woensdag 24 juni 2015

The Chase (1966)

Director: Arthur Penn - Cast: Marlon Brando, Jane Fonda, Robert Redford, E.G. Marshall, Angie Dickinson, Janice Rule, Robert Duvall

I had watched this movie only once, decades ago, and actually re-watched it because some people told me it was a failure. With a man like Arthur Penn in the directional chair and a stellar cast including Marlon Brando, Jane Fonda, Robert Duvall, Angie Dickenson and Robert Redford, you don’t expect a movie to be a failure.

The screenplay for The Chase was based a novel (and a play) by Horton Foote, an author I'm not familar with. Reportedly screenwriter Lilian Hellman only used a couple of sparse elements from Foote’s original writings (1). Several directors had turned the offer down to direct the movie, among them Elia Kazan and Fred Zinneman (2). The original plot centered on a escaped convict seeking revenge on the sheriff who had brought him up; the movie is still about an escaped convict (Robert Redford) and a sheriff (Marlon Brando), but their relationship is decidedly different. Redford is falsely accused of murder (the murder is committed by a fellow inmate who escaped at the same time) and his return to his hometown causes a lot of agitation among the townspeople, who want to take the law into their own hands. The escapee and the sheriff are rather friends than foes in this version of the story. Instead of defending himself against a man who wants to kill him, the sheriff is defending a man who is in danger of being killed by others.

I must have seen The Chase in the Seventies and my memories of it were rather vague and dispersed. If somebody had asked me in which year the movie was made, I would have guessed it was from the late Fifties or early Sixties, when these type of dramas were en vogue. In reality it was made in 1966, only one year before Bonnie & Clyde, the ground-breaking movie that catapulted director Penn to the top and would eventually bring him everlasting fame. The Chase tries very hard to create a brooding Southern atmosphere of racism, debauchery and vigilantism (all sauced with pseudo-marxist ideas about class) but at best the drama feels like second rate William Faulkner or Eugene O’Neill, with too many characters all begging for our attention and over-explicative dialogue. It’s also way overlong, and when things finally pick up (in the last thirty minutes) it’s almost too late.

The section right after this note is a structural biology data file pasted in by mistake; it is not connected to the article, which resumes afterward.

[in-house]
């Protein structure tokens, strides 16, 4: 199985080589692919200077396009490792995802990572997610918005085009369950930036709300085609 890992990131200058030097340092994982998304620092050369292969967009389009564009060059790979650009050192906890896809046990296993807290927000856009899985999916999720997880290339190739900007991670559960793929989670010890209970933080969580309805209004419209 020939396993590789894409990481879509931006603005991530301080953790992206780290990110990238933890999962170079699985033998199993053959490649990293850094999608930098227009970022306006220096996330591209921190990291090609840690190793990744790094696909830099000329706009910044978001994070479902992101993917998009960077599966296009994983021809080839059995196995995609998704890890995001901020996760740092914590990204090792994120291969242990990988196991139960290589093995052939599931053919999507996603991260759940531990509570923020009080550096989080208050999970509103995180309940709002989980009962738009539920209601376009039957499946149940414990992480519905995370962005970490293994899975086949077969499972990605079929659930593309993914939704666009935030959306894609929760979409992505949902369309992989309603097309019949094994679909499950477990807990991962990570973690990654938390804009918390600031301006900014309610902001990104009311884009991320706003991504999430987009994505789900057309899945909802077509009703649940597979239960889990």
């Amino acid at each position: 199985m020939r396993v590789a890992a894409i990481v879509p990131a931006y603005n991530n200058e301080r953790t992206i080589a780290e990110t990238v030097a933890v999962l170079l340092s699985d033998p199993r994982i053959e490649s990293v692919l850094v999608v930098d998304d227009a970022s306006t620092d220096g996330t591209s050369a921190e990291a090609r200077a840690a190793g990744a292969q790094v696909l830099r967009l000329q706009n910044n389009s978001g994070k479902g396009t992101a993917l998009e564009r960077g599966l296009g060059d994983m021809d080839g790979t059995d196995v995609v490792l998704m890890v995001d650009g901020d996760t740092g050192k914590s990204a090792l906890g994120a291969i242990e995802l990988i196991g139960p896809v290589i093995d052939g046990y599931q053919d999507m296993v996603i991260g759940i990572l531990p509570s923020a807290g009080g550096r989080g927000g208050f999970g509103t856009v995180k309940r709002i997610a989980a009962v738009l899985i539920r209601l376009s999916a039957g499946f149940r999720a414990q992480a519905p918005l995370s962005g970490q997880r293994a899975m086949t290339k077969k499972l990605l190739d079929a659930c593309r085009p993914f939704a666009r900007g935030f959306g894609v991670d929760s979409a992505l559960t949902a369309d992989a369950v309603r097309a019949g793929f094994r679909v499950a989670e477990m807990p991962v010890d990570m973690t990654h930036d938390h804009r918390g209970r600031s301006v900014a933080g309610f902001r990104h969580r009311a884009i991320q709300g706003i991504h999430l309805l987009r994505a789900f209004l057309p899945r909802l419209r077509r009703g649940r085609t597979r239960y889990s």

Brando is largely okay here; he’s still speaking his lines, not mumbling them like he would do in some of his later performances, and apparently he provided Penn with some useful ideas during the filming of the infamous beating up scene. Brando proposed to ‘play it slow’ and speed it up, just a little, afterwards. It’s one of the scenes that do work in this otherwise disappointing movie. Janice Rule is a good overheated drunken swab (very sexy indeed), but Jane Fonda and Robert Duvall play strickly clich├ęd characters (and Duvall is already showing some of his familiar acting tics); actually it’s Robert Redford who turns in the movie’s best, most controlled performance as the man on the run.


* (1) See:
* (2) Jeff Stafford, The Chase, on: Turner Classic Movies